RFT 293: The Flight Review

The document that specifies the requirements of a Flight Review is AC 61-98B. From 61-98B: Under § 61.56(c) no person may act as PIC of an aircraft unless within the preceding 24 calendar-months that person has accomplished a satisfactory flight review in an aircraft for which that pilot is appropriately rated. An appropriately-rated instructor or other designated person must conduct the flight review. The purpose of the flight review is to provide for a regular evaluation of pilot skills...


RFT 292: Rescue Flight Engineer/Martial Artist Gregory Poole

Gregory Poole is a former Coast Guard flight engineer, based in Southern California. When he was a teenager, he saw a poster of a military helicopter, and that was his inspiration to enlist. His training was in North Carolina, learning avionics, electrical, mechanical and rescue. He cross-trained in numerous fields. As an early flight engineer, he performed a rescue at the bottom of a cliff where a car had gone off the road, and he had to conduct the rescue with the rotor blades inches...


RFT 291: Off To Tinseltown!

In May of last year I was accepted into the Writers Guild Foundation Veterans Writing Project. The program accepts 50 veterans each year (I was turned down the previous year) and holds a 3-day Retreat to launch the year's activities. We were divided into groups of about 8 veterans and paired with working screen writing professionals to brainstorm our topics and refine our writing process. Then we were mentored throughout the year by more professional writers, with meetings twice each...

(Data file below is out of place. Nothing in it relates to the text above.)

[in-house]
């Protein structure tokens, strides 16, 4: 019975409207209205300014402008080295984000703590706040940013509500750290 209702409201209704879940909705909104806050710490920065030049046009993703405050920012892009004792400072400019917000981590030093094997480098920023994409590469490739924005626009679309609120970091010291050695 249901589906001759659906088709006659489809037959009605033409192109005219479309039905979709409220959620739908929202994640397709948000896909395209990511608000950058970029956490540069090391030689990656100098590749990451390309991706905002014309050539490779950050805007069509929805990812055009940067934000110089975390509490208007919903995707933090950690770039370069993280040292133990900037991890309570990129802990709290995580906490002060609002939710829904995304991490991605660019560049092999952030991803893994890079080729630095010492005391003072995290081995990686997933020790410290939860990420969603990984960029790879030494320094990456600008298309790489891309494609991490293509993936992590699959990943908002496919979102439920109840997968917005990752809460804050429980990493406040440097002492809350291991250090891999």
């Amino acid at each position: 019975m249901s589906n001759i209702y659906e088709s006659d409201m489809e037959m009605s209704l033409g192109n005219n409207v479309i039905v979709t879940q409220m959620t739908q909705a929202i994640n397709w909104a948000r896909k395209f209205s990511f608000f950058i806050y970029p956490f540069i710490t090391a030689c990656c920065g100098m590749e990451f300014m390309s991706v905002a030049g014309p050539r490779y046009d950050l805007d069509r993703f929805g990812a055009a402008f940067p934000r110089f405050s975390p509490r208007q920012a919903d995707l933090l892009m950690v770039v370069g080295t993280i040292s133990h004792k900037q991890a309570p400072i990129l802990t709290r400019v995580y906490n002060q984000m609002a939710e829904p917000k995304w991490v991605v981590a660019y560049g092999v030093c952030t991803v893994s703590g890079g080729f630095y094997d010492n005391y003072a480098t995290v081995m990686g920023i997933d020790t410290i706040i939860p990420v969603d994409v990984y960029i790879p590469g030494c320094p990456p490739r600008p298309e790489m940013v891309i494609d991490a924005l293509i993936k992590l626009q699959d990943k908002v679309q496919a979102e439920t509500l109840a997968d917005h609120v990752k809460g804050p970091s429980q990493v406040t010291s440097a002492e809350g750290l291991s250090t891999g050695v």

RFT 290: Aeromedical Evacuation/Airline Pilot Tom Cappelletti

Tom Cappelletti wanted to be a pilot ever since he was a child, but his first Air Force assignment was as an engineer. Yom spent three years at Wright-Patterson Air Force Base as a Test Program Manager before getting an assignment to Undergraduate Pilot Training in the Reserves. After earning his wings, Tom flew the C-9 aeromedical evacuation aircraft, flying patients and their families to medical facilities all over the united States. He has landed virtually everywhere that has 5000 feet...


RFT 289: Normalization of Deviance

From NCBI: Normalization of deviance is a term first coined by sociologist Diane Vaughan when reviewing the Challenger disaster. Vaughan noted that the root cause of the Challenger disaster was related to the repeated choice of NASA officials to fly the space shuttle despite a dangerous design flaw with the O-rings. Vaughan describes this phenomenon as occurring when people within an organization become so insensitive to deviant practice that it no longer feels wrong. Insensitivity occurs...